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FTXT IFF Formatted Text

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“FTXT” IFF Formatted Text

Document Date
November 15, 1985 (Updated Oct, 1988 Commodore-Amiga, Inc.)
Steve Shaw and Jerry Morrison, Electronic Arts and Bob “Kodiak” Burns, Commodore-Amiga
Status Of Standard


This memo is the IFF supplement for FORM FTXT. An FTXT is an IFF “data section” or “FORM type”—which can be an IFF file or a part of one—containing a stream of text plus optional formatting information.“EA IFF 85” is Electronic Arts’ standard for interchange format files. (See the IFF reference.)

An FTXT is an archival and interchange representation designed for three uses. The simplest use is for a “console device” or “glass teletype” (the minimal 2-D text layout means): a stream of “graphic” (“printable”) characters plus positioning characters “space” (“SP”) and line terminator (“LF”). This is not intended for cursor movements on a screen although it does not conflict with standard cursor-moving characters. The second use is text that has explicit formatting information (or “looks”) such as font family and size, typeface, etc. The third use is as the lowest layer of a structured document that also has “inherited” styles to implicitly control character looks. For that use, FORMs FTXT would be embedded within a future document FORM type. The beauty of FTXT is that these three uses are interchangeable, that is, a program written for one purpose can read and write the others’ files. So a word processor does not have to write a separate plain text file to communicate with other programs.

Text is stored in one or more “CHRS” chunks inside an FTXT. Each CHRS contains a stream of 8-bit text compatible with ISO and ANSI data interchange standards. FTXT uses just the central character set from the ISO/ANSI standards. (These two standards are henceforth called “ISO/ANSI” as in “see the ISO/ANSI reference”.)

Since it’s possible to extract just the text portions from future document FORM types, programs can exchange data without having to save both plain text and formatted text representations.

Character looks are stored as embedded control sequences within CHRS chunks. This document specifies which class of control sequences to use: the CSI group. This document does not yet specify their meanings, e.g., which one means “turn on italic face”. Consult ISO/ANSI.

Section 2 defines the chunk types character stream “CHRS” and font specifier “FONS”. These are the "standard" chunks. Specialized chunks for private or future needs can be added later. Section 3 outlines an FTXT reader program that strips a document down to plain unformatted text. Appendix A is a code table for the 8-bit ISO/ANSI character set used here. Appendix B is an example FTXT shown as a box diagram. Appendix C is a racetrack diagram of the syntax of ISO/ANSI control sequences.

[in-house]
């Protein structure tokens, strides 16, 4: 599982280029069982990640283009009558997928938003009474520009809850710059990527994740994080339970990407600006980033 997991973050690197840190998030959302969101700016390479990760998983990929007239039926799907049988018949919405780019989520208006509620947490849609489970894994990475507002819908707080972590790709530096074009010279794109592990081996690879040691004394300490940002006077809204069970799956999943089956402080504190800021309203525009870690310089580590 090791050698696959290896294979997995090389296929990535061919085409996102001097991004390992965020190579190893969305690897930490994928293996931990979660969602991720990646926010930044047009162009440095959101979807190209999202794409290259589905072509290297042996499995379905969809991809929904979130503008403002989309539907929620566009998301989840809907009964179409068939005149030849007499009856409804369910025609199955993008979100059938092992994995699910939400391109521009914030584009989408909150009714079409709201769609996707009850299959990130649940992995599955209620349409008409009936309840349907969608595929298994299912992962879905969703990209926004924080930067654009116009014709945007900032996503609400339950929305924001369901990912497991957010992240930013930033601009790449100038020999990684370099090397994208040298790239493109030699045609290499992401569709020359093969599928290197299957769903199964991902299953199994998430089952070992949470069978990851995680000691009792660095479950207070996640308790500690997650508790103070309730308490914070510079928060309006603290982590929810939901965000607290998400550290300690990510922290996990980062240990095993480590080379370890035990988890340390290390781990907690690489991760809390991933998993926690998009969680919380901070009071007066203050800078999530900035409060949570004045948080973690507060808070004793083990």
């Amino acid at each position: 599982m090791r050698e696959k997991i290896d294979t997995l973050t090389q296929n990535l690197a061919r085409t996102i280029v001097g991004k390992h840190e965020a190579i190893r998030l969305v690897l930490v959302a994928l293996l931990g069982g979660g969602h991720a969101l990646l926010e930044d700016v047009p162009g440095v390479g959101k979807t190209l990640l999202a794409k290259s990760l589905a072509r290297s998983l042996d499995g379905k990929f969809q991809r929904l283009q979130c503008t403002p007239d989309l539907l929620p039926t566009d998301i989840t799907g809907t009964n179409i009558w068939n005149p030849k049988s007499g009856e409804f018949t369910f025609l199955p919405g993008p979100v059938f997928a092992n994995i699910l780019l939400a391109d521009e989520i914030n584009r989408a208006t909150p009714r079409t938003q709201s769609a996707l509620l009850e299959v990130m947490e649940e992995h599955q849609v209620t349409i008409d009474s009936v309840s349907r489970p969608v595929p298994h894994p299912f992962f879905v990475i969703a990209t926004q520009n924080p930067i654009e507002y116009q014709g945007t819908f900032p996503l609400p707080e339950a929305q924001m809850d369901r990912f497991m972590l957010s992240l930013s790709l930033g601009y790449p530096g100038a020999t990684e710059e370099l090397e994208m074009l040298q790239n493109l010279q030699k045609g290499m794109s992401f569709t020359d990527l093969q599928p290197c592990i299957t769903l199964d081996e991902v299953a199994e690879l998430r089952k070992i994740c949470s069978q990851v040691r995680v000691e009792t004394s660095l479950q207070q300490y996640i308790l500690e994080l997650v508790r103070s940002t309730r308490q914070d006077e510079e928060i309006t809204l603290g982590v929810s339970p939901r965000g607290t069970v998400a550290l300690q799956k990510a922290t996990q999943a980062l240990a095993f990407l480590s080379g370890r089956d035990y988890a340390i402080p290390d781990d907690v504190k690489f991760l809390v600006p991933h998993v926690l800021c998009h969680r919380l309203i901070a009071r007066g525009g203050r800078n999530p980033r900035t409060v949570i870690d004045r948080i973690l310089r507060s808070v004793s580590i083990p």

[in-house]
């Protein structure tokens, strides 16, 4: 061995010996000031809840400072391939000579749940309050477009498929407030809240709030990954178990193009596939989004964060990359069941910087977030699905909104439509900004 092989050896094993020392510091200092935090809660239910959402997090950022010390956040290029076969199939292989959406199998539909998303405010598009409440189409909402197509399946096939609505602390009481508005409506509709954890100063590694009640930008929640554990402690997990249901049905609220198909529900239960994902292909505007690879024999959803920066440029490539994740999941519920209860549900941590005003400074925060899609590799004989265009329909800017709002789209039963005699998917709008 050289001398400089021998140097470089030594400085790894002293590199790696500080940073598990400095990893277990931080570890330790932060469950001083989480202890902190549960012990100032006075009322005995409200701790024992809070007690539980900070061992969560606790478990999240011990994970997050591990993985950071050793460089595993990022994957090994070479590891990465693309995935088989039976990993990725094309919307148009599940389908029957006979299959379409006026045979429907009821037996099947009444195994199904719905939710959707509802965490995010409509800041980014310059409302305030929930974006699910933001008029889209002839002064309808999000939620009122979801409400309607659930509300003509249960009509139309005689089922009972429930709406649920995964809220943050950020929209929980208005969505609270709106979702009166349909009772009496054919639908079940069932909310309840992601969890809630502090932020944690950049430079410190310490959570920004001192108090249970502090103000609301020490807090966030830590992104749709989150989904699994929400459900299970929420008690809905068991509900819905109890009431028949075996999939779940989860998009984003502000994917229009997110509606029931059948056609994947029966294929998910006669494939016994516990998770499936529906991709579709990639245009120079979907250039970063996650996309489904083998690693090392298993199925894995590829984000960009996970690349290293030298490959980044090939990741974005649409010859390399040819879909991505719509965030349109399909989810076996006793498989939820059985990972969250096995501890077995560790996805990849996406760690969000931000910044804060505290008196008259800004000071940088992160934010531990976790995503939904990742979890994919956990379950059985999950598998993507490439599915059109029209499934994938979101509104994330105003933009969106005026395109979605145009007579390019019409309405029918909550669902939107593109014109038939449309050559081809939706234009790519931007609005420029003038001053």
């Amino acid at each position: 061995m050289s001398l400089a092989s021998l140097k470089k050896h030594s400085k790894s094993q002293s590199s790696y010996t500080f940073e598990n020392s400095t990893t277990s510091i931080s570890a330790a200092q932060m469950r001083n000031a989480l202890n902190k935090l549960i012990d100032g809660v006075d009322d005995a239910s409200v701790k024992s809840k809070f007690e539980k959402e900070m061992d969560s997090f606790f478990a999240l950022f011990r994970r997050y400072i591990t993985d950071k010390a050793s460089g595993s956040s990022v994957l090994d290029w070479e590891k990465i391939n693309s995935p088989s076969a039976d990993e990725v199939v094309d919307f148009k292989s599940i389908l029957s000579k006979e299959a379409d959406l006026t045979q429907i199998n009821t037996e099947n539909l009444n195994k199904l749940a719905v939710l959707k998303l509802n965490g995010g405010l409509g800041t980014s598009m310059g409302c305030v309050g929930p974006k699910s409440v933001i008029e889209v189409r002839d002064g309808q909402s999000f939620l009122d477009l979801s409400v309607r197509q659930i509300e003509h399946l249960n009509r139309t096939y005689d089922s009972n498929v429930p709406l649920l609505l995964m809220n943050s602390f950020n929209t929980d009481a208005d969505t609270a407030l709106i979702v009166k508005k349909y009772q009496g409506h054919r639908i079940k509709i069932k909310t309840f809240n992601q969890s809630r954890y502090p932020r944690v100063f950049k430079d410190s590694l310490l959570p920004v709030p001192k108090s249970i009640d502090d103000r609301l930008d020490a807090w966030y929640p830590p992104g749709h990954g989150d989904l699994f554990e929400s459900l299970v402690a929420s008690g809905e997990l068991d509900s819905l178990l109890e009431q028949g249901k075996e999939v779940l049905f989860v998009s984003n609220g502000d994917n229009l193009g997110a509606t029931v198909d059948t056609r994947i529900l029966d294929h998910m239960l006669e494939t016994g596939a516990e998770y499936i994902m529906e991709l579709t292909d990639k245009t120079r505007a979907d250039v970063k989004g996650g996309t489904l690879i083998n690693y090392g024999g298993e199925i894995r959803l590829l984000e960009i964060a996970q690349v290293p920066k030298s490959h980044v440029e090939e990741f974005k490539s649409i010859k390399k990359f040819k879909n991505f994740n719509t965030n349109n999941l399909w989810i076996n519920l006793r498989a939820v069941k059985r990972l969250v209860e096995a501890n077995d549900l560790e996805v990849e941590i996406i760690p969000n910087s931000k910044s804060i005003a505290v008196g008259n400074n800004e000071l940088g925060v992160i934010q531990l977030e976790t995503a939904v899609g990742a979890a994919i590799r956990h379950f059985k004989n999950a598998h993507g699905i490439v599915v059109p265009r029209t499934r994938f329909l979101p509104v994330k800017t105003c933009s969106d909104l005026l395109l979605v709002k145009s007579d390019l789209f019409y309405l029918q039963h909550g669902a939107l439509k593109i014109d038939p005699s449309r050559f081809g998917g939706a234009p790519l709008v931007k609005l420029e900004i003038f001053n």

“EA IFF 85” Standard for Interchange Format Files describes the underlying conventions for all IFF files.


ISO/DIS 6429.2 and ANSI X3.64-1979. International Organization for Standardization (ISO) and American National Standards Institute (ANSI) data-interchange standards. The relevant parts of these two standards documents are identical. ISO standard 2022 is also relevant.

Amiga is a registered trademark of Amiga, Inc.

Electronic Arts is a trademark of Electronic Arts.

Standard Data and Property Chunks

The main contents of a FORM FTXT is in its character stream “CHRS” chunks. Formatting property chunks may also appear. The only formatting property yet defined is “FONS”, a font specifier. A FORM FTXT with no CHRS represents an empty text stream. A FORM FTXT may contain nested IFF FORMs, LISTs, or CATs, although a “stripping” reader (see section 3) will ignore them.

Character Set

FORM FTXT uses the core of the 8-bit character set defined by the ISO/ANSI standards cited at the start of this document. (See Appendix A for a character code table.) This character set is divided into two “graphic” groups plus two “control” groups. Eight of the control characters begin ISO/ANSI standard control sequences. (See “Control Sequences” below.) Most control sequences and control characters are reserved for future use and for compatibility with ISO/ANSI. Current reader programs should skip them.